Q-Cells’ executive board said on Monday that it had abandoned efforts to keep the company going in its current form, as plans to force its bondholders to accept an equity swap in place of payment had fallen through.
The move to take the Q-Cells to insolvency comes just a week after the Bitterfeld-Wolfen-based company said it had made “significant process” in arranging the financial restructuring which the board hoped would save the company.
Q-Cells, which had debts in excess of €431 million (£358 million) at the end of 2011, was waiting on the outcome of a court case against a building materials company Pfleiderer, which was also seeking to settle its liabilities this way.
However last week a Frankfurt court ruled that Pfleiderer was not legally entitled to force all its creditors to accept an equity swap without unanimous agreement from the bondholders – effectively scuppering Q-Cells’ plans to pave its way out of debt.
The executive board said in a statement that it had carried out an “intensive review of alternative concepts for the implementation of the financial restructuring,” but had “reached the conclusion that a going concern of the company cannot be restored on a sufficiently secure legal basis.”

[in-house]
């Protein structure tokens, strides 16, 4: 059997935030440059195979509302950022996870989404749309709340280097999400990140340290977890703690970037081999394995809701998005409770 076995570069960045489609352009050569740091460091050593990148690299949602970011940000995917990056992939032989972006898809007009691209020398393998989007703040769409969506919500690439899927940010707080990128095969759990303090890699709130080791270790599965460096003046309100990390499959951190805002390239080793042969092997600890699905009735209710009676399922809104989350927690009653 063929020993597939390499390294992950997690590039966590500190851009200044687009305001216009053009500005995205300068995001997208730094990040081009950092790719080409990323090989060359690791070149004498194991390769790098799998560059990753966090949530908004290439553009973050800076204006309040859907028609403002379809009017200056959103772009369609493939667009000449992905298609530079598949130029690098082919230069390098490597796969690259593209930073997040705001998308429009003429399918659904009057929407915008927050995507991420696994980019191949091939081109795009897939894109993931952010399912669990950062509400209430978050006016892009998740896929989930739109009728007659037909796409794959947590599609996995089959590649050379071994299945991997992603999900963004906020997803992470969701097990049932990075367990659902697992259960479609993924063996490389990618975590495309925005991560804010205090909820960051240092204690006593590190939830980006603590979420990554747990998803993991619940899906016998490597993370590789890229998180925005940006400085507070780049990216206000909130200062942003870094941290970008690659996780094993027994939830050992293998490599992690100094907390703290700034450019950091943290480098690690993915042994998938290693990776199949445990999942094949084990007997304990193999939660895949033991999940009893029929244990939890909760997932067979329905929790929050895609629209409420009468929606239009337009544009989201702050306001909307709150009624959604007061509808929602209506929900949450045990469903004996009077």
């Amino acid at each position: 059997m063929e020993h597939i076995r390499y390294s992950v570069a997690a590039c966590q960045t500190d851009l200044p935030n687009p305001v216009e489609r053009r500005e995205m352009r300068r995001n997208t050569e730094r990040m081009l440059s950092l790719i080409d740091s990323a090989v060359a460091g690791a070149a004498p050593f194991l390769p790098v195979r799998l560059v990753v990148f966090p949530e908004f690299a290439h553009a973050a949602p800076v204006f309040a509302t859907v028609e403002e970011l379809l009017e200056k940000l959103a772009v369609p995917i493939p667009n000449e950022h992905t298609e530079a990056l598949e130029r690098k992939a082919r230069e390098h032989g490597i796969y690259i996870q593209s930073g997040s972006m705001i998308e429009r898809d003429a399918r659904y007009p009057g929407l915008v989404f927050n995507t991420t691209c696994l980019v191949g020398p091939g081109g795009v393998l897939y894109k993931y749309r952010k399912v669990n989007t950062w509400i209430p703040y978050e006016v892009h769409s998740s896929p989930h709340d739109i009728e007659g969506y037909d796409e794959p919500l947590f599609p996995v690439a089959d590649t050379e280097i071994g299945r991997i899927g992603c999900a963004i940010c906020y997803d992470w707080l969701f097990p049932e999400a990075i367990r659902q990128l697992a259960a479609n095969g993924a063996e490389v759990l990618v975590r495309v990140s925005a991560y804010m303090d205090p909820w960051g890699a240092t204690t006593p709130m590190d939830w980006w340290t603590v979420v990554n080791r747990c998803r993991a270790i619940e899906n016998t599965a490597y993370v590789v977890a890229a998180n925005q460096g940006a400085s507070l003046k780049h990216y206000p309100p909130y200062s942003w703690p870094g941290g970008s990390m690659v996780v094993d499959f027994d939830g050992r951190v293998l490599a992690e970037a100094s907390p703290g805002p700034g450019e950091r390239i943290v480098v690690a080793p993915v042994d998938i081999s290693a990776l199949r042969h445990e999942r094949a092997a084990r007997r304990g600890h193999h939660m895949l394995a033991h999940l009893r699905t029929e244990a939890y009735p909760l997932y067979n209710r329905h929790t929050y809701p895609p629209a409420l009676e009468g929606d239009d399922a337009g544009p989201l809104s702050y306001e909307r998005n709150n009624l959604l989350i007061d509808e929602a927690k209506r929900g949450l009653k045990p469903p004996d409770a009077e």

“Therefore the filing for insolvency proceedings is legally necessary,” it said, adding that it was working to secure a takeover for the company. However, although Q Cells has reportedly been open to a takeover for some time, finding a buyer could prove difficult.
Q Cells posted an annual loss of €846 million for 2011, despite amassing sales in excess of €1 billion. The company said the loss was largely down to “the unexpectedly difficult economic environment”, as well as extraordinary items.
The company is the latest of Germany’s solar panel manufacturers to hit difficult times, following the failure of Solarhybrid, Solon and Solar Millenium in recent months. The industry has been badly affected by falling prices, and the decision by the German government to slash feed-in tariff rates, leading to fears that Germany’s previously burgeoning solar manufacturing industry could be wiped out.